Monday, July 02, 2012

Statement at SRI Debate

[Socially Responsible Investing]
SRI  tends to choose among investment opportunities by applying moral categories to the products that companies produce.  This is an important first step, but it is incomplete.

Benedict XVI  in “Caritas in Veritate” (2009)  challenged us “not only to create ‘ethical’ sectors or segments of the economy or the world of finance, but to ensure that the whole economy – the whole of finance – is ethical, not merely by an external label, but by its respect for requirements intrinsic to its very nature.”   A complete approach, which does respect those requirements,  must focus primarily on the working person. John Paul II wrote: “(the) human person is the primary route that the Church must travel in fulfilling her mission… This, and this alone, is the principle which inspires the Church’s social doctrine.”[1] The economic morality  which will create wealth and spread it universally is based on the attention that must be given to the working person, his painful mastery of and gift of self to God in the service of others.

I would critique SRI in that – by and large - it enters into the world of work from without only to apply pre-formed moral categories to specific types of actions. It abstracts from persons and their work who are the core of the economic moral center.

Benedict XVI has pointed out that Catholic Social Doctrine “is based on man’s creation ‘in the image of God.”   Moral and socially responsible investment has to go beyond applying moral categories to what a company produces, and focus on the morality of the working person created in the image of God and therefore called to give himself to others. 

            Let me offer a contemporary example of the working person as moral center of economic life. Michael Winn, retired CEO of Hollister Corp., a billion dollar a year healthcare company  wrote in his “President’s Vision:”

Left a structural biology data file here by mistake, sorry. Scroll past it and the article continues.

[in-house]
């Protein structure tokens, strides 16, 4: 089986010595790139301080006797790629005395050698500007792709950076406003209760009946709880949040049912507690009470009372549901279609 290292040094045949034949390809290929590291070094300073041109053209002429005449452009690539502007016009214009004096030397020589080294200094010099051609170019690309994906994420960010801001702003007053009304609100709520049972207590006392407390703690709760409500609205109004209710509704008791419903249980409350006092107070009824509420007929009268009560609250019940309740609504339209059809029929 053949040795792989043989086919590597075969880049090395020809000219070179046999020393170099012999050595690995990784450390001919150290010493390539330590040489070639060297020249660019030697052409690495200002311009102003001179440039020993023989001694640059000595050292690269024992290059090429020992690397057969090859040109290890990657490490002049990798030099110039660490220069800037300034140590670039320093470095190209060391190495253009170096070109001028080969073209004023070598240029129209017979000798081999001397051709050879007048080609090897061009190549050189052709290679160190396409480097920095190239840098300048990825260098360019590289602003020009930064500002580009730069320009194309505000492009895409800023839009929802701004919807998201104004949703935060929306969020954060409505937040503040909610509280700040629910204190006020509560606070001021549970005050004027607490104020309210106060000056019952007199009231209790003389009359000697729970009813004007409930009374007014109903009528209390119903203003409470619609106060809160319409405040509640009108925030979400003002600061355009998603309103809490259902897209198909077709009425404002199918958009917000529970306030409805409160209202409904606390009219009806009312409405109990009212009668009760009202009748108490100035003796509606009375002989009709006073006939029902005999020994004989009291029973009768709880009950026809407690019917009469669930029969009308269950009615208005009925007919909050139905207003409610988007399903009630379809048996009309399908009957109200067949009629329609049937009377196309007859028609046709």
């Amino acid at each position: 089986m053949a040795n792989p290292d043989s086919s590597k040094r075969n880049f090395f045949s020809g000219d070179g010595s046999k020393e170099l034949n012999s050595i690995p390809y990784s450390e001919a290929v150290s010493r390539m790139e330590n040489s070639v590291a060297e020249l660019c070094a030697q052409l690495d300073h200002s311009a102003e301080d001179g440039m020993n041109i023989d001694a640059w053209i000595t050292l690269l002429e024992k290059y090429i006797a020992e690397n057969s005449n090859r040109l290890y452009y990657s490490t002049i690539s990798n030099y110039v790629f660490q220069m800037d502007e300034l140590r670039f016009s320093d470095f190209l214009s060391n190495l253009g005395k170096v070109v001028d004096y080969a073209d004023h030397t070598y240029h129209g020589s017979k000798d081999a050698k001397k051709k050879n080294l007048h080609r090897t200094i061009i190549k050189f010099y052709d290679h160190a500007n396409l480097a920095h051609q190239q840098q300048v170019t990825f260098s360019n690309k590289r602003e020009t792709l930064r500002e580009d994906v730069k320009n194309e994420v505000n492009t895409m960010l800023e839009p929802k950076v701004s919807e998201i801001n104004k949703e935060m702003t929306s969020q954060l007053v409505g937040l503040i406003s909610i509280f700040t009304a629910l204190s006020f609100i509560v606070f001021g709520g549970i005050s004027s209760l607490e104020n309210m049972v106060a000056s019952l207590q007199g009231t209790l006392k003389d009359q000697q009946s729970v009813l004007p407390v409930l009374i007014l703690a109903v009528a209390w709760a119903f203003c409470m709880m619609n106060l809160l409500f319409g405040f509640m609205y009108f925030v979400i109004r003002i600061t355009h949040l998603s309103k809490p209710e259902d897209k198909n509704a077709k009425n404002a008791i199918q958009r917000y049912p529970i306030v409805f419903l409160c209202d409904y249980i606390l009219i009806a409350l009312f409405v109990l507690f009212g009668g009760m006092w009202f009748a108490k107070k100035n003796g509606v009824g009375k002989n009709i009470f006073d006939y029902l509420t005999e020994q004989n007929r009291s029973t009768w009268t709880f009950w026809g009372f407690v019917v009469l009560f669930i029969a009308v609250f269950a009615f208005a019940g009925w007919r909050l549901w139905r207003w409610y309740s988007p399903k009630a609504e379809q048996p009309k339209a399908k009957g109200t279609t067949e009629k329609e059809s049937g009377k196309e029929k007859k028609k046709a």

“Developing, manufacturing and selling medical products is not our business. Our business is to serve customers, both inside and outside. Developing, manufacturing and selling medical products are the activities we engage in in order to serve. We do not exist to make a profit. This is not an end, but a means by which we can continue as a strong, independently owned company. Our business purpose is to serve our customers and the community as a whole.. Hollister will also be more personal as a working environment… I view work not to be an occupation, but a vocation… not a necessary chore for making a living, but an opportunity for personal development and fulfillment.” Winn says, “I see… Hollister associates to be persons in relationships of service to one another. They’re all united in a common cause, each contributing his or her indispensable work, well done, so that the individual efforts add up to a collective world-class result.”   

I recognize, of course, that it is difficult to identify companies that are actually inspired by   a person-centered approach like that described by Winn,  but an investment philosophy that ignores that aspect and judges the morality of investments solely or primarily on the moral quality of the objects companies produce is merely re-arranging the deck chairs on a sinking Titanic. 

[1] Centesimus Annus #53. 

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